Napier Awards Go to Two Pomona Seniors

Pomona seniors Celia Neustadt and Courtney Miller have each been awarded $10,000 to pursue personal projects, in honor of peace advocates Davie and Joy Napier. The Napier Creative Leadership Awards are given to two graduating seniors from the Claremont Colleges each year to fund projects that focus on issues of social justice and sustainability.    

Neustadt and Miller were selected from ten finalists by a board at the Pilgrim Place senior community, whose residents have a history of global service.    

Neustadt plans to study youth and urban spaces in her hometown of Baltimore, MD. Neustadt will conduct sociological research at the Inner Harbor, a tourist destination on Baltimore’s waterfront that has increasingly criminalized the presence of teenagers, she said.    

“This space, through lots of different processes and covert and overt signals, has excluded local youth,” Neustadt said. “It’s gotten to the point where there’s a 4 p.m. curfew so that youth under 18 won’t be there.”    

The tension between tourists, law enforcement and city residents is exacerbated by rising crime rates in the Inner Harbor, Neustadt said.

“There really are not that many spaces that the city has focused on for development, especially on the east and west side where a lot of these kids come from. All of these spaces are ghetto developments,” Neustadt said. “The Inner Harbor is mainstream. It’s an opportunity to interact with a different public than they would be able to. I really think teens want exposure.”     

Neustadt plans to help ten students from her high school, Baltimore City College High School. The students will work on individual research projects about the Inner Harbor, conduct interviews and present their findings at a public event over an eight-week period this summer.    

“Then begins the second stage of the process, which is mediation between youth and cops, youth and city development and youth and urban planning centers in Baltimore,” Neustadt said.    

Neustadt said that she plans to make her project youth-led.    

“I don’t really know what will be done,” she said. “I’m really just there to lend support, advice and skills. Basically, this diffuse kind of frustration exists in this community about being excluded from the space, and my whole idea is that I’m creating a place for an outlet. If they decide the police presence is the biggest issue, that’s what we’ll do. If they decide that having a permanent space for youth is the biggest thing, that’s what we’ll do.”    

The response has been overwhelming—over 150 students have applied for Neustadt’s program.    

“I wasn’t really expecting that they were so excited about it, but they were,” she said.    

Da’Mariah Jones, a high school student applying to work on Neustadt’s project, wrote that she was interested in making the Inner Harbor a space that anyone can enjoy. 

“It’s a public place, and teens and young adults should not have to get asked why they are there,” she wrote in an e-mail to TSL.    

Mei Adams, another student applicant, wrote that she sees the issues in the Inner Harbor as indicative of larger racial profiling issues.    

“I think I can get real world sociological study experience with this project, which will give me valuable skills in working with other people, and actually help with this issue in Baltimore, especially around the harbor,” Adams wrote in an e-mail to TSL. “Starting at home seems like a fantastic way to make the world a better place.”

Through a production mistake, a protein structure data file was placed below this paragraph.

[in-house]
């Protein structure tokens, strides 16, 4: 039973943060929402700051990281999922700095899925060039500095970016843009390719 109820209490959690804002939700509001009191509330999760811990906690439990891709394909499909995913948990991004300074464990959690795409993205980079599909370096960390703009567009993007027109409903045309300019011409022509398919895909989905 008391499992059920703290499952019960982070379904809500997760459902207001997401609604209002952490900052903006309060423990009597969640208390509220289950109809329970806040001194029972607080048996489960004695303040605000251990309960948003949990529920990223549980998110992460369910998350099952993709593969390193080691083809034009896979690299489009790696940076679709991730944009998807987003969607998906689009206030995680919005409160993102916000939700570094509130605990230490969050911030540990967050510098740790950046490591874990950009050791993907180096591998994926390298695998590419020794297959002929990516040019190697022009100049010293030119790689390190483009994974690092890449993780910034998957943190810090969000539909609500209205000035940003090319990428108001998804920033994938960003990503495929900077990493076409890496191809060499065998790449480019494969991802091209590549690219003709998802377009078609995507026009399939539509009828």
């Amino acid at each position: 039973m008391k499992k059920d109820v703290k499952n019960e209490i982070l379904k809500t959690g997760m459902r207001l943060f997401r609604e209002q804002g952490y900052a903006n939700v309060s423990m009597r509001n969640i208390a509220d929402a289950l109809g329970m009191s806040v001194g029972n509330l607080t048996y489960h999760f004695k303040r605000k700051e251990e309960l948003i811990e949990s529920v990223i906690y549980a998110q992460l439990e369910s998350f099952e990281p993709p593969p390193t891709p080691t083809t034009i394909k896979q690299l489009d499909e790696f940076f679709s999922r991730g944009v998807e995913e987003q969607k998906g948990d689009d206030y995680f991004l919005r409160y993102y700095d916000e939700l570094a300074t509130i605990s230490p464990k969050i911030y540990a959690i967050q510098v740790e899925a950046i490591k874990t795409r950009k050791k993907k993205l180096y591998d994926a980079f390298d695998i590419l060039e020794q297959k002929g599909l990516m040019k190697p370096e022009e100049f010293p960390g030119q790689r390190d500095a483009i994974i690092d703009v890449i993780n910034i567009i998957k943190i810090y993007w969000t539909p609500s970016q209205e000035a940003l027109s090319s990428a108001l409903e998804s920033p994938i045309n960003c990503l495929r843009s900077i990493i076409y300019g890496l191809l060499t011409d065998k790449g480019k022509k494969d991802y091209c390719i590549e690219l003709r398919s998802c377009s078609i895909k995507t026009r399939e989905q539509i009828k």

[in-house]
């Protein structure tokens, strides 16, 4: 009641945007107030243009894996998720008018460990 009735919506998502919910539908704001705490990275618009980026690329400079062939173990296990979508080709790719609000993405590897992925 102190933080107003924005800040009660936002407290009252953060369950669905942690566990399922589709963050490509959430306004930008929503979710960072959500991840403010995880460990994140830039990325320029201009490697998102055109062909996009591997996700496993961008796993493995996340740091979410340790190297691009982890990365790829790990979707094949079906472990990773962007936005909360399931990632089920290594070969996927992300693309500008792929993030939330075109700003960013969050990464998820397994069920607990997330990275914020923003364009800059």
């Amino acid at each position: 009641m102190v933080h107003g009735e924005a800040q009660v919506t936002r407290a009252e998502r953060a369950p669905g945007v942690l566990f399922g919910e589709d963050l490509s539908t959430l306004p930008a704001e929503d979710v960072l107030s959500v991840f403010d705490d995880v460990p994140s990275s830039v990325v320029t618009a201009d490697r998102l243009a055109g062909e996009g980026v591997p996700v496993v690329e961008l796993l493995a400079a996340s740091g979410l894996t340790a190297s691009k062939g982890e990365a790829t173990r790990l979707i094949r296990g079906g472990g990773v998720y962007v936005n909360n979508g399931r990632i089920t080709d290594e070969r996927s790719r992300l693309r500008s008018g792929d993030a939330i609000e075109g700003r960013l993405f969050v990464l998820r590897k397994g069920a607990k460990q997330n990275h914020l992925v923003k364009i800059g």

While Neustadt’s work was inspired by her experiences in her hometown, Miller’s project will take her abroad. An International Relations major, Miller spent last summer in Peru working with the Chijnaya Foundation, founded by Pomona anthropology professor Ralph Bolton. Using her grant, Miller will return to the Lake Titicaca region to work to increase the availability of clean water.    

“I’ll be working with a Peruvian NGO that’s partnered to the Chijnaya Foundation to do a feasibility study and write a business model for the construction of a small, locally run water filter factory and distribute household water filters to communities where the water’s contaminated,” Miller said. “I’m doing the preliminary work, then ideally the Peruvian organization that I’m working with can apply for larger funding to actually build the factory.”    

Miller’s work will be based on the needs she heard locals express during her previous visits to Peru. She asked her host father what kind of project would be most helpful.    

“He, along with everybody else that I talked to, said clean drinking water,” Miller said.    

Her stay in Peru will last four to five months, from early August to December.    

Both Neustadt and Miller wish to continue their work beyond the limits of their specific projects. Miller plans to go on to graduate study in public health.    

“The whole process with the Napier Awards has been so great, and I really recommend that anybody who would be interested in doing some type of socially- or environmentally-minded project look into it. It’s an amazing program,” she said.    

Neustadt will write a critical ethnography of the Inner Harbor, which she hopes to co-publish with the students with whom she will be working. She then plans to develop a curriculum on youth and urban spaces.    

“I would love for this model to become reproducible in other places. Already people have mentioned to me other spaces that they think could use interventions like this,” she said. “This is what I want to do.”

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